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Acquired Immune Deficiency Syndrome

Acquired Immune Deficiency Syndrome

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Published by Kat Ponce
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Published by: Kat Ponce on May 05, 2014
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 ACQUIRED IMMUNE DEFICIENCY SYNDROME (AIDS) DEFINITION  AIDS is acquired, which means it is neither hereditary nor inborn. It involves an
immune deficiency. When a person’s immune system breaks down, he or she becomes
susceptible to many infections, which eventually lead to death. It is a syndrome, a combination of signs and symptoms that form a distinct clinical picture of disorder. HIV refers to the human immunodeficiency which causes AIDS. It is a retro virus belonging to the family of lentiviruses, which are sometimes called slow viruses. They are described as such because the time between infection and the appearance of symptoms tends to be much longer, allowing greater opportunity for these microorganisms to be transmitted to other hosts. The period between infection and the appearance of AIDS can take from 7 to 12 years. PATHOPHYSIOLOGY Human beings produce antibodies against specific infections. When HIV infection takes place, anti-HIV antibodies are produced but they do not become detectable immedi
ately. This is called the “window effect”. In some cases, however, antibodies to
HIV become detectable 4 to 6 weeks after infection. When HIV is in circulation, it invades several types of cells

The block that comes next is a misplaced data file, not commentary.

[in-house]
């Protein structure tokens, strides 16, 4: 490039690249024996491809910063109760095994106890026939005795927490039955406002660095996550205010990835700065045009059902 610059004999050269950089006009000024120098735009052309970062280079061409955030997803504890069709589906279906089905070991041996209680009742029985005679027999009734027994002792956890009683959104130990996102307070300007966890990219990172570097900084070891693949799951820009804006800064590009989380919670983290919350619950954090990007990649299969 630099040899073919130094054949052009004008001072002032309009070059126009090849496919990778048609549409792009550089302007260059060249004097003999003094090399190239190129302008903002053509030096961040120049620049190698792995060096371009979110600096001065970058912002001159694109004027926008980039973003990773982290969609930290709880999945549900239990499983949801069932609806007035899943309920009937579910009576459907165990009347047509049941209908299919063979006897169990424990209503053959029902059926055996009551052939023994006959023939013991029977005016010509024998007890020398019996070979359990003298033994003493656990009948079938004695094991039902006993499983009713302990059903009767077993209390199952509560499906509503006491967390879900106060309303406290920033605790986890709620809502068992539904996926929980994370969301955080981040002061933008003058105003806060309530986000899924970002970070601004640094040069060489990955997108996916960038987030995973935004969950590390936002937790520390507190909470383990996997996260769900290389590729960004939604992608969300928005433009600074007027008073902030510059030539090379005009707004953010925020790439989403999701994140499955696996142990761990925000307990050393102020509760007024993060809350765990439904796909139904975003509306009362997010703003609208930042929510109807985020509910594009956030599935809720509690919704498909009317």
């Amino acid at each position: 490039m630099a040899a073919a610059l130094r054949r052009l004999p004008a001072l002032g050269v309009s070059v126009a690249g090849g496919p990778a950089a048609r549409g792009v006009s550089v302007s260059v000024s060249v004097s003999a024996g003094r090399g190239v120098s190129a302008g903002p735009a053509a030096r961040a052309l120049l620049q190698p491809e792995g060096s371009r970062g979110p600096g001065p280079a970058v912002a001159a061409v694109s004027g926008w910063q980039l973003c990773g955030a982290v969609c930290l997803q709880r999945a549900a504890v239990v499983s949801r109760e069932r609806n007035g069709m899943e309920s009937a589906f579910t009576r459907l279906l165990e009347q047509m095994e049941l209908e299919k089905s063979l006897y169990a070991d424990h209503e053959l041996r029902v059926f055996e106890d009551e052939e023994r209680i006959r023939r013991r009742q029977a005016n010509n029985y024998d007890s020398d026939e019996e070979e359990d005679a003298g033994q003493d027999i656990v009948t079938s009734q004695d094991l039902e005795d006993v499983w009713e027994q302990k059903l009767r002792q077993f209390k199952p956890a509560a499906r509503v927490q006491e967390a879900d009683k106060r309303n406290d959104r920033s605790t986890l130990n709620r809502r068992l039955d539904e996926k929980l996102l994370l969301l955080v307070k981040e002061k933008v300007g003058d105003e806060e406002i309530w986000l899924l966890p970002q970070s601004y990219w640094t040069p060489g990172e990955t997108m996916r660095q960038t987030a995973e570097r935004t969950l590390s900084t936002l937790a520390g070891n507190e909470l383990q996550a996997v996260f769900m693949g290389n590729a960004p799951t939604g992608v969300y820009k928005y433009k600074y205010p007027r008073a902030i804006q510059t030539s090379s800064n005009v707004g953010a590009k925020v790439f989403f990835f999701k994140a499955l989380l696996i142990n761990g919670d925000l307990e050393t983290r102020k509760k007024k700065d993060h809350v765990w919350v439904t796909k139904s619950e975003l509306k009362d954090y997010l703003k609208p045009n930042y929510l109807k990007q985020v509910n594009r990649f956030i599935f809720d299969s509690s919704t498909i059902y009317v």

–
 the lymphocytes, macrophages, the Langerhans cells, and neurons within the CNS.
HIV attacks the body’s immune system. The organism attaches to a protein
molecule called CD4, which is found on the surface of T4 cells. Once the virus enters the T4, it inserts its gen
etic materials into the T4 cell’s nucleus, takin
g over the cell to replicate itself. Eventually, the T4 cell dies after having been used to replicate HIV.
The virus mutates rapidly, making it more difficult for the body’s immune system to “recognize” the invaders. HIV infection progresses through sever 
al stages. The clinical course of HIV infection begins when a person becomes infected with HIV through: 1. Sexual contact with an infected person 2. Injection of infected blood or blood products, and 3. Perinatal or vertical transmission
 
MODIFIED CLASSIFICATION (STAGES) OF HIV INFECTION (U.S. CDC) CLINICAL STAGE 1: ASYMPTOMATIC  Asymptomatic/acute HIV infection characterize by genera lymphadenopathy CLINICAL STAGE 2: EARLY (MILD) Weight loss greater than 10% of body weight Minor mucocutaneous manefistation, like; a. Seborrhic dermatitis b. Fungal nail infection c. Recurrent oral ulceration d. Angular cheilitis e. Recurrent respiratory infection (rhinitis, tonsilopharyngitis) CLINICAL STAGE 3: INTERMEDIATE (MODERATE) Weight loss greater than 10% Chronic unexplained diarrhea for more than one month Oral candidiasis (thrush) Oral hairy leukoplakia Severe bacterial infection, like pneumonia CLINICAL STAGE 4: LATE (SEVERE) AIDS HIV wasting syndrome
Pneumocystis carinii 
 pneumonia Toxoplasmosis of the brain Cryptosporidiosis with diarrhea for more than one month Herpes simplex virus infection Progressive multifocal leukoencephalopathy Disseminated endemic myocosis
 
HIV infection  Acute illness (fever, rash, joint and muscle pain, sore throat) Chronic illness Opportunistic infections Weight loss, diarrhea Lympadenopathy, fatigue  AIDS
Kaposi’s sarcoma
 
Pneumocystis carinii
Pneumonia Cryptococcal meningitis

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